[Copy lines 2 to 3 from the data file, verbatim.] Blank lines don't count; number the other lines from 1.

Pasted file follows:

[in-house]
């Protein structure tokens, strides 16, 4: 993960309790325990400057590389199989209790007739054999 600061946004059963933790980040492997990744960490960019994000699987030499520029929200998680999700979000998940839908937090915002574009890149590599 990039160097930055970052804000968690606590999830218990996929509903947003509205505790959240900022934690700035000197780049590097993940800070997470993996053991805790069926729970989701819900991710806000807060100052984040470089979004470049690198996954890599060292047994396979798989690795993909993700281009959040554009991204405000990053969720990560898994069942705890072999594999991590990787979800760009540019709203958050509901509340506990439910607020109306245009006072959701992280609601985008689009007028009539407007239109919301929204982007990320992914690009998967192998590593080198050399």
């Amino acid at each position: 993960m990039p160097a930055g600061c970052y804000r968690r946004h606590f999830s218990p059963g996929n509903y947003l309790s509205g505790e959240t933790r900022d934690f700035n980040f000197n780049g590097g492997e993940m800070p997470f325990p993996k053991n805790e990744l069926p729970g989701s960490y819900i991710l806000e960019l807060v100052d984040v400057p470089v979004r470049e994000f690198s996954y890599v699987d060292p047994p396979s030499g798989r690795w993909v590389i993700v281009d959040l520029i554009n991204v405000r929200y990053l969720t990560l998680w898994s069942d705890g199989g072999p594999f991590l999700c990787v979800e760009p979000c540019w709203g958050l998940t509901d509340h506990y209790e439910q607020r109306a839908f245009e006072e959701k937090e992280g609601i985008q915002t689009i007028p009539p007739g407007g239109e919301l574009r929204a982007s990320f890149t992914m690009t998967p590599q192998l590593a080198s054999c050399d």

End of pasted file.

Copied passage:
């Protein structure tokens, strides 16, 4: 993960309790325990400057590389199989209790007739054999 600061946004059963933790980040492997990744960490960019994000699987030499520029929200998680999700979000998940839908937090915002574009890149590599 990039160097930055970052804000968690606590999830218990996929509903947003509205505790959240900022934690700035000197780049590097993940800070997470993996053991805790069926729970989701819900991710806000807060100052984040470089979004470049690198996954890599060292047994396979798989690795993909993700281009959040554009991204405000990053969720990560898994069942705890072999594999991590990787979800760009540019709203958050509901509340506990439910607020109306245009006072959701992280609601985008689009007028009539407007239109919301929204982007990320992914690009998967192998590593080198050399």
């Amino acid at each position: 993960m990039p160097a930055g600061c970052y804000r968690r946004h606590f999830s218990p059963g996929n509903y947003l309790s509205g505790e959240t933790r900022d934690f700035n980040f000197n780049g590097g492997e993940m800070p997470f325990p993996k053991n805790e990744l069926p729970g989701s960490y819900i991710l806000e960019l807060v100052d984040v400057p470089v979004r470049e994000f690198s996954y890599v699987d060292p047994p396979s030499g798989r690795w993909v590389i993700v281009d959040l520029i554009n991204v405000r929200y990053l969720t990560l998680w898994s069942d705890g199989g072999p594999f991590l999700c990787v979800e760009p979000c540019w709203g958050l998940t509901d509340h506990y209790e439910q607020r109306a839908f245009e006072e959701k937090e992280g609601i985008q915002t689009i007028p009539p007739g407007g239109e919301l574009r929204a982007s990320f890149t992914m690009t998967p590599q192998l590593a080198s054999c050399d």